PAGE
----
In the summer of 2016 Weber Thompson started with a simple idea: to design, build, and donate basic shelter for a family in need through the Low Income Housing Institute’s (LIHI) Tiny House program. How hard could it be for a few architects to build an 8’ x 12’ structure over a few weekends, right?
Well, the effort was far from tiny, and its reach was greater than the offices of Weber Thompson. To borrow from the cultural proverb, the raising of the WT Tiny House ‘took a village’. Though the project’s inception and support was born from WT, its upbringing belongs to the larger WT community. It’s true, architects are generally not known for their skills with hammers and saws, but it wasn’t out of necessity that the WT Tiny House became a community project. The groundswell of interest and support for this project (by WT staff, our families, our vendors, neighbors and other members of the community) was impossible to restrain.
To make our Tiny House design a reality, the ownership of Weber Thompson generously donated over 75 staffing hours to design and manage the project, purchased the materials that were not donated (over $3,000), and members of WT staff volunteered over 330 personal hours in construction labor. LIHI volunteers gave another 60 hours of labor, while WT staff spouses, neighbors, (and even children) added over another 110 hours in volunteer labor. In addition, several vendors that work closely with our office made generous material donations. Alki Lumber provided 100% of the framing package at a significant discount; Windows Doors & More offered reduced cost doors and windows; James Hardie donated 100% of the siding and exterior trim; Mohawk donated 100% of the flooring; Miller Paint donated 100% of the exterior paint, Allegion donated the door hardware, First Lamp Architecture & Construction donated the interior wood tongue & groove finish material, Phinney Ridge Painting fully donated the exterior painting labor, Erik Boyle of Stone Source donated carpentry labor, Dan Luddy of ArchEcology donated finishing labor, as well as a number of additional small personal donations that came directly from WT staff.
The WT Tiny House actually provides more than just basic shelter. We set a design goal to improve upon LIHI’s Tiny House prototype by 1) optimizing usable square footage, 2) adding light and ventilation, 3) increasing durability, and 4) keeping the assembly simple enough to be able to be constructed by unskilled labor. We are happy to report that the completed WT prototype met these goals by providing an interior sleeping loft, an additional window, improved ventilation, added insulation and weatherproofing details, a lockable door, built-in storage, a front porch, and even a small solar panel to deliver enough power to the structure for simple lighting and device charging. We are pleased with the modifications we have brought to the Tiny House prototype, and hope they will provide its residents with an enhanced sense of home, pride, and connection to the larger community.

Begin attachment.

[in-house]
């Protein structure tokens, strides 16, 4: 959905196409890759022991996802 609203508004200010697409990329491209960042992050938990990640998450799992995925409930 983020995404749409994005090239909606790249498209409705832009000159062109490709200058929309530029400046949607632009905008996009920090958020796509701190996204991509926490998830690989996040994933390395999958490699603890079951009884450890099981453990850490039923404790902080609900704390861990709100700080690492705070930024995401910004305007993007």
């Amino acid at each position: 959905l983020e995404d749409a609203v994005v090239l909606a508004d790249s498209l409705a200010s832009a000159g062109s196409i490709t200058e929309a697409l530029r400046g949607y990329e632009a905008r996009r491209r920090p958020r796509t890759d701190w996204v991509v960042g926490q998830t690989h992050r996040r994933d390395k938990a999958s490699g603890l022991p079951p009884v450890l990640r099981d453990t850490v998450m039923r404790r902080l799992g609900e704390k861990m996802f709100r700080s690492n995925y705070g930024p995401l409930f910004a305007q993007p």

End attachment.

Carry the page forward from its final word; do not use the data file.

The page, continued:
We at Weber Thompson have immense gratitude and respect for LIHI’s Tiny House encampment program and its ability to offer positive and supportive solutions to sheltering homeless families and individuals throughout the city. LIHI’s encampments offer an improvement over the conditions of non-regulated encampments by providing safe and secure temporary housing, with access to services that can help homeless residents work to secure more permanent housing and other services. LIHI’s village encampments are democratic and self-managed, have strict codes of conduct, include resident background checks, and work with communities to conscientiously integrate encampments into neighborhoods across the city. As part of Mayor Ed Murray’s recent initiatives to support people experiencing homelessness, we are hopeful that WT’s Tiny House will become a transitional home for a family in need at a new encampment in the City of Seattle this winter.
– Carey Dagliano Holmes is an Associate at Weber Thompson and works in the Mid-Rise Design Studio. She is passionate about making Seattle a safe, equitable place for her family and is a member of the Southeast Design Review Board.